“Berbers” is the generally accepted term for the indigenous peoples of the Maghrib (in North Africa west of the Nile Valley), going back to the beginning of recorded history. Ethnically, linguistically, and culturally, Berbers form the basis of “the whole North African edifice” (Hart 1999: 26). The term, derived from the Greek bárbaros (barbarian), was embraced by the Arab Islamic conquerors of North Africa in the seventh century and revived by French colonialism in the nineteenth century. It is viewed as pejorative by the modern Berber identity movement and hence is increasingly being supplanted by “Amazigh” (free man). Berbers speak in a variety of dialects of what is generally accepted to be a common language, Tamazight, which belongs to the family of Afro-Asiatic languages. Until recent decades, it has been an almost exclusively oral language, but efforts to standardize and develop it as a written language are well underway.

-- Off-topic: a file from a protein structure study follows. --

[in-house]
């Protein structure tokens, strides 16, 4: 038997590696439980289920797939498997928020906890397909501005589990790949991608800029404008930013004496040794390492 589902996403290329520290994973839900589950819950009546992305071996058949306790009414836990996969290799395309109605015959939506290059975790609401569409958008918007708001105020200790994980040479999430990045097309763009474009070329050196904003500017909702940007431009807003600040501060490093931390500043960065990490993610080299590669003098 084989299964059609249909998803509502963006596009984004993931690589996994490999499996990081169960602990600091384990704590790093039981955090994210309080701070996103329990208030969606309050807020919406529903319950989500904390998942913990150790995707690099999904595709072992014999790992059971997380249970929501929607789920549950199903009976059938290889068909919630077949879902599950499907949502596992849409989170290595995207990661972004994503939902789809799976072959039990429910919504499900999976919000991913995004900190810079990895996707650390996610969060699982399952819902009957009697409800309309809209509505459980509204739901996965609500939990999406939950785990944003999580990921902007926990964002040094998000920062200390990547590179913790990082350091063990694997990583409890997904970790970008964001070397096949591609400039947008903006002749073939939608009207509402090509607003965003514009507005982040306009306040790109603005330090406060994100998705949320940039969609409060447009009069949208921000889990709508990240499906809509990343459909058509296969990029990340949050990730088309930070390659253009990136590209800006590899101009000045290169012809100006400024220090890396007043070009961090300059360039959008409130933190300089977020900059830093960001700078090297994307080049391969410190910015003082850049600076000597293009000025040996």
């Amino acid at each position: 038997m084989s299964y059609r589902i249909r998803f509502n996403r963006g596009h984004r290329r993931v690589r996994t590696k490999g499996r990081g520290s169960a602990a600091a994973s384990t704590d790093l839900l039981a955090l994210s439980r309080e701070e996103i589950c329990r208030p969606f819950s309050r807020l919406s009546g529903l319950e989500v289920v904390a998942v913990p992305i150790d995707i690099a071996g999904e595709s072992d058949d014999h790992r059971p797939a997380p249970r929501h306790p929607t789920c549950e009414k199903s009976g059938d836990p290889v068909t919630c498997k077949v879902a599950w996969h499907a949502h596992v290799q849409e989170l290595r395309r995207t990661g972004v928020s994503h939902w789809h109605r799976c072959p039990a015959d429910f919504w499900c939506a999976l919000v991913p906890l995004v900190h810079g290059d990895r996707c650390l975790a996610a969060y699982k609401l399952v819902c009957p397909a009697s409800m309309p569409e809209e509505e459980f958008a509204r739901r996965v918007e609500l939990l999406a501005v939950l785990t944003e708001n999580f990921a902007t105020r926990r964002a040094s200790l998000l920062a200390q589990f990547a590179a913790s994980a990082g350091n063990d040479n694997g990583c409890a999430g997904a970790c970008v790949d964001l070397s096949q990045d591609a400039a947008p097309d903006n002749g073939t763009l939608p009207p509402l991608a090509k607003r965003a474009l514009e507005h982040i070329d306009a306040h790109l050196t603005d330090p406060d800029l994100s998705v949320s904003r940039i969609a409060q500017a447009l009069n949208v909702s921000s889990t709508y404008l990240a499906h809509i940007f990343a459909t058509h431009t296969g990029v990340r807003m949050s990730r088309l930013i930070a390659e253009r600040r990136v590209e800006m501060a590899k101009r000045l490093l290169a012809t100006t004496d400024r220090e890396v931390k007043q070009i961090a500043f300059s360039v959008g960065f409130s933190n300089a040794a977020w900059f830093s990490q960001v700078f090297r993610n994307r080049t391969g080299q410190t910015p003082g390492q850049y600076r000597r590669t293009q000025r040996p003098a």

Prof. Bruce Maddy-Weitzman has published an article on the Amazigh (Berber) people of the Maghrib, in the Wiley Blackwell Encyclopedia of Race, Ethnicity, and Nationalism.